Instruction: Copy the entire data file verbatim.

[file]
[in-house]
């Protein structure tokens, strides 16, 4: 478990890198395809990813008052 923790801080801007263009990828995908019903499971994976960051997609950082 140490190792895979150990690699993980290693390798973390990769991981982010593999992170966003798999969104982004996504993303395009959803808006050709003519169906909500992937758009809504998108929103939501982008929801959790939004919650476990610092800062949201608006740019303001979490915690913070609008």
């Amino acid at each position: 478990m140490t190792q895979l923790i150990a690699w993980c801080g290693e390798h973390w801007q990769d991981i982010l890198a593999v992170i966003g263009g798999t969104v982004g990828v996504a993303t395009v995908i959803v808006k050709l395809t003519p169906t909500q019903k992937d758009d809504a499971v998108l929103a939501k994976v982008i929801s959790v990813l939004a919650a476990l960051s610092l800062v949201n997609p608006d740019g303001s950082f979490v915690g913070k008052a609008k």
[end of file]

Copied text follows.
[in-house]
């Protein structure tokens, strides 16, 4: 478990890198395809990813008052 923790801080801007263009990828995908019903499971994976960051997609950082 140490190792895979150990690699993980290693390798973390990769991981982010593999992170966003798999969104982004996504993303395009959803808006050709003519169906909500992937758009809504998108929103939501982008929801959790939004919650476990610092800062949201608006740019303001979490915690913070609008």
């Amino acid at each position: 478990m140490t190792q895979l923790i150990a690699w993980c801080g290693e390798h973390w801007q990769d991981i982010l890198a593999v992170i966003g263009g798999t969104v982004g990828v996504a993303t395009v995908i959803v808006k050709l395809t003519p169906t909500q019903k992937d758009d809504a499971v998108l929103a939501k994976v982008i929801s959790v990813l939004a919650a476990l960051s610092l800062v949201n997609p608006d740019g303001s950082f979490v915690g913070k008052a609008k």